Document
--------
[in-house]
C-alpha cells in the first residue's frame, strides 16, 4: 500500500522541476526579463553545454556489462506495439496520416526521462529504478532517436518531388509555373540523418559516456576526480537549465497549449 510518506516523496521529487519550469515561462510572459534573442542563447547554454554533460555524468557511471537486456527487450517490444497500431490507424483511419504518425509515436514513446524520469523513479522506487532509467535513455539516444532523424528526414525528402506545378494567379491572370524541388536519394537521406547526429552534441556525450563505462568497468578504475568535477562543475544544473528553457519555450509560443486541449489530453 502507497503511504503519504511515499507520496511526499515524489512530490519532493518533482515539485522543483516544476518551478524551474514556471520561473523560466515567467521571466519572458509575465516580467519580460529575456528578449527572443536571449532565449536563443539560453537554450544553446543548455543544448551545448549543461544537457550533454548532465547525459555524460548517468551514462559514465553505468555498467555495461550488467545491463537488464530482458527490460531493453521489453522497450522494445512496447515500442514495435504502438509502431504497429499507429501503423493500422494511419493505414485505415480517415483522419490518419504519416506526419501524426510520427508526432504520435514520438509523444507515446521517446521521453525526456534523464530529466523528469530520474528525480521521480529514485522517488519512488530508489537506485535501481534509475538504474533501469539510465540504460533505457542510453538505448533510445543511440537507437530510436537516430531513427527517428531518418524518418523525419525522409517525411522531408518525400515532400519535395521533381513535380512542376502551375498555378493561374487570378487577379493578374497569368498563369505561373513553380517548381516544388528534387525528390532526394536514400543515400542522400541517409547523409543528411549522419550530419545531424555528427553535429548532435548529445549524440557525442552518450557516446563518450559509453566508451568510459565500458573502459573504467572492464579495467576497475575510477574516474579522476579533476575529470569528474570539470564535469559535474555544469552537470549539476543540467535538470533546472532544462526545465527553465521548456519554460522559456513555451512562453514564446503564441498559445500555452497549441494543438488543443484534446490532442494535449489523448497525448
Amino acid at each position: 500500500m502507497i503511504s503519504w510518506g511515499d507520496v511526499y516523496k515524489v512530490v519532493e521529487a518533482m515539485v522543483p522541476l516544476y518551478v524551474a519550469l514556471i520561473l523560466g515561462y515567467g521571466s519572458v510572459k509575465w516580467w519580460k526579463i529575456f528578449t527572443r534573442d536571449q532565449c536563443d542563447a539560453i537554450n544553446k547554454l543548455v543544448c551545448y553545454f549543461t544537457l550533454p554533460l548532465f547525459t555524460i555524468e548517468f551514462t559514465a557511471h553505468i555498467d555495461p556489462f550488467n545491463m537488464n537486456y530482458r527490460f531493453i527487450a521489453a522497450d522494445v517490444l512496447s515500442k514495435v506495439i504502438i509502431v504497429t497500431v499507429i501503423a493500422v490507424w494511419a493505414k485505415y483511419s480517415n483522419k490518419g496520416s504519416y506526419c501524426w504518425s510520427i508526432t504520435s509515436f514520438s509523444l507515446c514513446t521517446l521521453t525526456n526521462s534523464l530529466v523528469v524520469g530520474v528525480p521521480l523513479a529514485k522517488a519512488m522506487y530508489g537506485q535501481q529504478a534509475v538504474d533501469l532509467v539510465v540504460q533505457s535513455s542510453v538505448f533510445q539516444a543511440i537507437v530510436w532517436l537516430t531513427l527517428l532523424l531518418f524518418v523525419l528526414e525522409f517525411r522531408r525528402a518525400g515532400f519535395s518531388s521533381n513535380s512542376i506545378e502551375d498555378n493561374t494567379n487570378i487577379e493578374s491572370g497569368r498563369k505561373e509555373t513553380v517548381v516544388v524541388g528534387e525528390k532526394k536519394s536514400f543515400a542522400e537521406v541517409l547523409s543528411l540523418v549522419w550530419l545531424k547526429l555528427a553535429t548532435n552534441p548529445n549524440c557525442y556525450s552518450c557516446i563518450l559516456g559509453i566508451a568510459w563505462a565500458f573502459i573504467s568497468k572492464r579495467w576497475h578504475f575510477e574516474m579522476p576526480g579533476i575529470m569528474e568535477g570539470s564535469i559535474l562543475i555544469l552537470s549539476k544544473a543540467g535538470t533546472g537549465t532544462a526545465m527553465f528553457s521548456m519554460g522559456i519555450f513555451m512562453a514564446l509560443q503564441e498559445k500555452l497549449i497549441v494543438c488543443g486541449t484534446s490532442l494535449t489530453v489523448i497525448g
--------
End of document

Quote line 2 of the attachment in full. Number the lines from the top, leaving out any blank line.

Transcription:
C-alpha cells in the first residue's frame, strides 16, 4: 500500500522541476526579463553545454556489462506495439496520416526521462529504478532517436518531388509555373540523418559516456576526480537549465497549449 510518506516523496521529487519550469515561462510572459534573442542563447547554454554533460555524468557511471537486456527487450517490444497500431490507424483511419504518425509515436514513446524520469523513479522506487532509467535513455539516444532523424528526414525528402506545378494567379491572370524541388536519394537521406547526429552534441556525450563505462568497468578504475568535477562543475544544473528553457519555450509560443486541449489530453 502507497503511504503519504511515499507520496511526499515524489512530490519532493518533482515539485522543483516544476518551478524551474514556471520561473523560466515567467521571466519572458509575465516580467519580460529575456528578449527572443536571449532565449536563443539560453537554450544553446543548455543544448551545448549543461544537457550533454548532465547525459555524460548517468551514462559514465553505468555498467555495461550488467545491463537488464530482458527490460531493453521489453522497450522494445512496447515500442514495435504502438509502431504497429499507429501503423493500422494511419493505414485505415480517415483522419490518419504519416506526419501524426510520427508526432504520435514520438509523444507515446521517446521521453525526456534523464530529466523528469530520474528525480521521480529514485522517488519512488530508489537506485535501481534509475538504474533501469539510465540504460533505457542510453538505448533510445543511440537507437530510436537516430531513427527517428531518418524518418523525419525522409517525411522531408518525400515532400519535395521533381513535380512542376502551375498555378493561374487570378487577379493578374497569368498563369505561373513553380517548381516544388528534387525528390532526394536514400543515400542522400541517409547523409543528411549522419550530419545531424555528427553535429548532435548529445549524440557525442552518450557516446563518450559509453566508451568510459565500458573502459573504467572492464579495467576497475575510477574516474579522476579533476575529470569528474570539470564535469559535474555544469552537470549539476543540467535538470533546472532544462526545465527553465521548456519554460522559456513555451512562453514564446503564441498559445500555452497549441494543438488543443484534446490532442494535449489523448497525448